out of Five
Running time: 102
Summer Hours has strong performances and some impressively naturalistic direction, but it's also frequently dull and its lack of structure and overly talky script may prove frustrating to all but the most hardcore arthouse fans.
What's it all about?
Written and directed by Olivier Assayas, Summer Hours is divided into three parts. In the first part, we meet 75-year-old Helene (Edith Scob) and her three grown-up children - New York designer Adrienne (Juliette Binoche), China-based businessman Jeremie (Jeremie Renier) and Paris university professor Frederic (Charles Berling) – as they gather for Helene’s birthday at the country house that belonged to Helene’s famous artist uncle, Paul Berthier.
In the second part, the family reunite after Helene’s funeral and attempt to decide what to do with Berthier's estate, of which Helene was the sole heir. Finally, the family spend their final summer in the country house before it gets sold, with the family teenagers given permission to use the empty house for a massive party.
The performances are excellent, with Binoche, Renier and Berling all superb as the conflicting siblings. There's also strong support from Alice de Lencquesaing as troubled teen Sylvie, who has the film's most compelling (if under-used) subplot.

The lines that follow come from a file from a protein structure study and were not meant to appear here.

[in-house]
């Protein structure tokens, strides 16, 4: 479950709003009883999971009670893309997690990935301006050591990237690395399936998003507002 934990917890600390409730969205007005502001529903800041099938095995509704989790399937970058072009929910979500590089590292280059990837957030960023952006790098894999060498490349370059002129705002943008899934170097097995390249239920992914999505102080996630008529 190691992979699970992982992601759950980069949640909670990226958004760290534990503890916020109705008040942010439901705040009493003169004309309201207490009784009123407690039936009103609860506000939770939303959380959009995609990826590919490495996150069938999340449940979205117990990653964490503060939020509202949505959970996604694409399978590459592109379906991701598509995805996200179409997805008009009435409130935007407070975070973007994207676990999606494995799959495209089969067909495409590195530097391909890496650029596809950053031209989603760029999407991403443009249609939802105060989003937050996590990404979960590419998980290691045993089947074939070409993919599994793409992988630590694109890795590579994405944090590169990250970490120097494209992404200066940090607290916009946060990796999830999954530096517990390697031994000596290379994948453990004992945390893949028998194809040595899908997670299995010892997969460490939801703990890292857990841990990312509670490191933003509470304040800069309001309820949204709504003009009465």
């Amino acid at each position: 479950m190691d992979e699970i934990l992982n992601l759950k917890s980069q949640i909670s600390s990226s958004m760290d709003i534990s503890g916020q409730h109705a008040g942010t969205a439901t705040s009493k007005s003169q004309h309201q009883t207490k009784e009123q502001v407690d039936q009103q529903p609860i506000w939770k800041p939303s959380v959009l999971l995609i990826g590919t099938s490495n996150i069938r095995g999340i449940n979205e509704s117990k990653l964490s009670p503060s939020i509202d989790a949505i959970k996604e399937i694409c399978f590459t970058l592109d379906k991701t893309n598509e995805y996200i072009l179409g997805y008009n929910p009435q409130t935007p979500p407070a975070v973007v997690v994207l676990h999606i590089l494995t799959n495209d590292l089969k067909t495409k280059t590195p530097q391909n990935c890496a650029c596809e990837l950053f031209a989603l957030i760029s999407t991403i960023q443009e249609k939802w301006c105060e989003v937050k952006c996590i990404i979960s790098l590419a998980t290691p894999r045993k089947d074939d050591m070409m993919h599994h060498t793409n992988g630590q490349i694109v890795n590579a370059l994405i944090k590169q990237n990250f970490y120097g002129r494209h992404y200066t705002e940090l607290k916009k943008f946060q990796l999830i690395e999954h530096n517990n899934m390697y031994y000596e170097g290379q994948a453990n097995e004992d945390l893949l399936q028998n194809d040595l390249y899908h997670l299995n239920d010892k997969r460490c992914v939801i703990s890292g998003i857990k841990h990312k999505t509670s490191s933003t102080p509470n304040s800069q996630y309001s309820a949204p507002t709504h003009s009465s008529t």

Assayas directs with an impressively naturalistic style, so that you often feel as if you're eavesdropping on a real family. The downside of that is that it's often as boring as watching a real family, as the discussions seem to go on for hours.
One of the film's biggest problems is that with so many characters, several subplots are left undeveloped - for example, there's a tantalising hint that as well as being Berthier's niece, Helene was also his lover, but this potentially scandalous avenue is never explored. Similarly, the plot is almost painfully uneventful and there are several dull stretches as a result.
In short, Summer Hours is strictly for arthouse fans, as its strong performances aren't enough to compensate for the longueurs of its overly talky script. That said, it'll definitely make you want to visit the Musee D'Orsay.
Summer Hours (L'Heure D'Ete) (PG)